What’s the process for Session 2 Exams?

Here’s an overview of the main need to know’s ..….

Exam meetings in the Departments

  • Moderation of assessments should have been taking place  throughout the unit offering this session.
  • Recommended that program based committee meetings precede a full Department exam meeting.
  • The focus questions for the discussion of the units within Departments have been changed.
  • Representatives from the Faculty Standards and Quality Committee (FSQC) will attend a selection of the program meetings.
  • Department exams meetings should focus on the quality assurance process, including the mitigation of academic misconduct.

UNIT CONVENORS

Unit Convenors will be required to provide information about their unit via the Department Exam Results Report (a shared document in One Drive here – there is one report for each Department). This document incorporates all the information required from Unit Convenors.

Exam results spreadsheets will be sent out to Unit Convenors by staff in the Student Centre.

Please refer to the document in OneDrive called Unit Convenor Exam Results Processing which includes descriptors for the different types of grades that can be used.

Discussion of Units within Departments

The discussion of units should focus on the following three questions:

  1. What pre-moderation/quality assurance was used in the design of assessment tasks and marking procedures?
  2. How were the details of assessments varied from last offering to this offering? (eg change essay question etc)
  3. Explanation of any grades not able to be finalised (number of different types on incompletes and reason/s) and details of anticipated resolution date.

HEADS OF DEPARTMENT

Heads of Department are required to complete the FoHS HOD Examinations Report to Faculty in OneDrive and forward the report and the Minutes of Department Exam Meetings by no later than 9am on Monday 11th December.

Faculty Exam Meeting – Monday 11th November 2017 – X5B292 1.30-4.00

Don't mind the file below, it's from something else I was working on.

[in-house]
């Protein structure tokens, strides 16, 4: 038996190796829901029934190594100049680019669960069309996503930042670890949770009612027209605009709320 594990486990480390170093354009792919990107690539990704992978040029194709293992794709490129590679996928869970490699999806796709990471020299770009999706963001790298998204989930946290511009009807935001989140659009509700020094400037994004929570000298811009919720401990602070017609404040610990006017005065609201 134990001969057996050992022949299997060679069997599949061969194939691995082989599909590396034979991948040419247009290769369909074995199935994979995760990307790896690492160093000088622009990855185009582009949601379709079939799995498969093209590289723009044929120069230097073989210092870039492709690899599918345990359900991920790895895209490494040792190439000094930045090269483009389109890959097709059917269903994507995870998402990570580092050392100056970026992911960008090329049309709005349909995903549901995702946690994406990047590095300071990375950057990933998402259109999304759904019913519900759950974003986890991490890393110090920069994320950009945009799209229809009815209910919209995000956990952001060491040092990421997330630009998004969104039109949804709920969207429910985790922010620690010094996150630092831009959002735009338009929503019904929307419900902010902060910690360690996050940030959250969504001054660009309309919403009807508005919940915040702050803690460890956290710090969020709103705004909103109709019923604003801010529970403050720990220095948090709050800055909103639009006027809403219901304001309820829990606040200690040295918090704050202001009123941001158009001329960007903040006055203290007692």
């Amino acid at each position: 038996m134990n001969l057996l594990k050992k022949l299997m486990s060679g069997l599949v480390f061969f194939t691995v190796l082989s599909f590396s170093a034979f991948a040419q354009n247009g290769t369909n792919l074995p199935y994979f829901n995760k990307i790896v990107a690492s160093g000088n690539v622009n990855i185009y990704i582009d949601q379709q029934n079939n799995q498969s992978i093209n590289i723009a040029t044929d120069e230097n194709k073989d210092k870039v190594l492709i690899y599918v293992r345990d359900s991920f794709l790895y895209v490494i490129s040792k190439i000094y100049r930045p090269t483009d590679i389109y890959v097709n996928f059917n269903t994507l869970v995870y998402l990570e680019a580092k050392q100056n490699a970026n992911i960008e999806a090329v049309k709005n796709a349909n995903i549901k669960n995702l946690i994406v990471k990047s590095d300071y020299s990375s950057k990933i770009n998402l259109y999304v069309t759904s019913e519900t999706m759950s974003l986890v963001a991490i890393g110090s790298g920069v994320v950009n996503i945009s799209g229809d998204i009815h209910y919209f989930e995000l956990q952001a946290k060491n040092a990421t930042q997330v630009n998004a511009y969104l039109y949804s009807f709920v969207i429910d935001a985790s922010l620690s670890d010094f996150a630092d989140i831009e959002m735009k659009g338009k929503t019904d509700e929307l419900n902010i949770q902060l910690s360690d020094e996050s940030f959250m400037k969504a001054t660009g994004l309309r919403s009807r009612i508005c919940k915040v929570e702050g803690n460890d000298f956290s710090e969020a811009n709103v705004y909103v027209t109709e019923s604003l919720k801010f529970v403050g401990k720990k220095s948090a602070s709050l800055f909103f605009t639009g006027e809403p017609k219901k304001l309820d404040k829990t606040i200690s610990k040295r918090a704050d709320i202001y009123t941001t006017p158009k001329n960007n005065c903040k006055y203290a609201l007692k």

FoHS staff feature prominently in the VC’s awards

And Glady joins the Dean in congratulating our Faculty award winning teachers and researchers recognised in the recent Vice-Chancellor’s Learning and Teaching Awards and the Research Excellence Awards.

The Vice-Chancellor’s Learning and Teaching Awards recognise and celebrate the efforts of individuals and teams who make outstanding contributions to learning and teaching and improve the quality of student engagement, experience and learning outcomes.  We would like to congratulate our recent winners:

Learning and Teaching Award – Student Led

Dr Anita Szakay, Department of Linguistics

Annette Magee, Department of Educational Studies

Mandy Yeates, Department of Educational Studies

Vice-Chancellor’s Citation Award for Outstanding Contribution to Student Learning, the team consisting of:

Associate Professor Kerry Sherman, Department of Psychology

Dr Susan Ferguson, Department of Psychology

Michael Rampe, Department of Linguistics

Christopher Kilby, Department of Psychology

Michael Catabay, Learning and Innovation Hub

Dr Jessica Alcorso, Faculty of Medicine and Health Sciences

Vice-Chancellor’s Award for Teaching Excellence

Dr Wayne Warburton, Department of Psychology

The Research Excellence Awards provide an opportunity for us to acknowledge the quality of the research conducted within our Faculty, and recognise some of the many researchers who are contributing to truly impactful world-leading research. With this in mind, we would like to congratulate our recent winners: